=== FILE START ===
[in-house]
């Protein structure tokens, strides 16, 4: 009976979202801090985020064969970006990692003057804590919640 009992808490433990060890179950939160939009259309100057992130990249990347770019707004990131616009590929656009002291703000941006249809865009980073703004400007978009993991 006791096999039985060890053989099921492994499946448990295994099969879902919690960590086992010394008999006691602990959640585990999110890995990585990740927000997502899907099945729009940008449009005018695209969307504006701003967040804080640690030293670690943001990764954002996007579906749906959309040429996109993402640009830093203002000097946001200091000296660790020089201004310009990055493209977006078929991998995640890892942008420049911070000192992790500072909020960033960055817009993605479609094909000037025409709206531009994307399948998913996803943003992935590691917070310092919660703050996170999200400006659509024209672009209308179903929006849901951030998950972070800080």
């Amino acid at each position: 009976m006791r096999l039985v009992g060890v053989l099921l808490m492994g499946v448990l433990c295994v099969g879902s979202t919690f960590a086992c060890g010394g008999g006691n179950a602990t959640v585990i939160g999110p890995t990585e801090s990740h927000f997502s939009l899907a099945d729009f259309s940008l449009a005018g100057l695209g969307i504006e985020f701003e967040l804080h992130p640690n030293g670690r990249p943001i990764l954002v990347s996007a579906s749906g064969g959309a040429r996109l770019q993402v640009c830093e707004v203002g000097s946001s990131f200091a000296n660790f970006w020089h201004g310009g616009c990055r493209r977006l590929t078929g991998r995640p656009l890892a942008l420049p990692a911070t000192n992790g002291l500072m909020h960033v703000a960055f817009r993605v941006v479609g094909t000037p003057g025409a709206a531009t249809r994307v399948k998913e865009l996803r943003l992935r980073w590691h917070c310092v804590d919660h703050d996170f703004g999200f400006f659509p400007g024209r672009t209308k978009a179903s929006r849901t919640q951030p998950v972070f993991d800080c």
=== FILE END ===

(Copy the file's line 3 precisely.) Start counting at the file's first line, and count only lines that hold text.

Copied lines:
């Amino acid at each position: 009976m006791r096999l039985v009992g060890v053989l099921l808490m492994g499946v448990l433990c295994v099969g879902s979202t919690f960590a086992c060890g010394g008999g006691n179950a602990t959640v585990i939160g999110p890995t990585e801090s990740h927000f997502s939009l899907a099945d729009f259309s940008l449009a005018g100057l695209g969307i504006e985020f701003e967040l804080h992130p640690n030293g670690r990249p943001i990764l954002v990347s996007a579906s749906g064969g959309a040429r996109l770019q993402v640009c830093e707004v203002g000097s946001s990131f200091a000296n660790f970006w020089h201004g310009g616009c990055r493209r977006l590929t078929g991998r995640p656009l890892a942008l420049p990692a911070t000192n992790g002291l500072m909020h960033v703000a960055f817009r993605v941006v479609g094909t000037p003057g025409a709206a531009t249809r994307v399948k998913e865009l996803r943003l992935r980073w590691h917070c310092v804590d919660h703050d996170f703004g999200f400006f659509p400007g024209r672009t209308k978009a179903s929006r849901t919640q951030p998950v972070f993991d800080c």